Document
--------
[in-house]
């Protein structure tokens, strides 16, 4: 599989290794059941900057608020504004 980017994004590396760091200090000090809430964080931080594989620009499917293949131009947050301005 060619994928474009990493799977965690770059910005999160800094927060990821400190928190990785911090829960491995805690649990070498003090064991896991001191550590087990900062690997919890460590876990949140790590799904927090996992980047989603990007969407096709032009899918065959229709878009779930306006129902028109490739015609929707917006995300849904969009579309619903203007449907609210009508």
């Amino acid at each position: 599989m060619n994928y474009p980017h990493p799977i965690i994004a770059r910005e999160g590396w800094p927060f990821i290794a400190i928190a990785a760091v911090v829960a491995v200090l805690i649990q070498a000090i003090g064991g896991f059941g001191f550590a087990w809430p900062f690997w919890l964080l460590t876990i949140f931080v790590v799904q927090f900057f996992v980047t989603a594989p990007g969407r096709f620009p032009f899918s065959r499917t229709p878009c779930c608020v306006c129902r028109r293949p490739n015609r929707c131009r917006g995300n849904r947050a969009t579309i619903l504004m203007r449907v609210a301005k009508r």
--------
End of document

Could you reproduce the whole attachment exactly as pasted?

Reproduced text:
[in-house]
């Protein structure tokens, strides 16, 4: 599989290794059941900057608020504004 980017994004590396760091200090000090809430964080931080594989620009499917293949131009947050301005 060619994928474009990493799977965690770059910005999160800094927060990821400190928190990785911090829960491995805690649990070498003090064991896991001191550590087990900062690997919890460590876990949140790590799904927090996992980047989603990007969407096709032009899918065959229709878009779930306006129902028109490739015609929707917006995300849904969009579309619903203007449907609210009508």
């Amino acid at each position: 599989m060619n994928y474009p980017h990493p799977i965690i994004a770059r910005e999160g590396w800094p927060f990821i290794a400190i928190a990785a760091v911090v829960a491995v200090l805690i649990q070498a000090i003090g064991g896991f059941g001191f550590a087990w809430p900062f690997w919890l964080l460590t876990i949140f931080v790590v799904q927090f900057f996992v980047t989603a594989p990007g969407r096709f620009p032009f899918s065959r499917t229709p878009c779930c608020v306006c129902r028109r293949p490739n015609r929707c131009r917006g995300n849904r947050a969009t579309i619903l504004m203007r449907v609210a301005k009508r």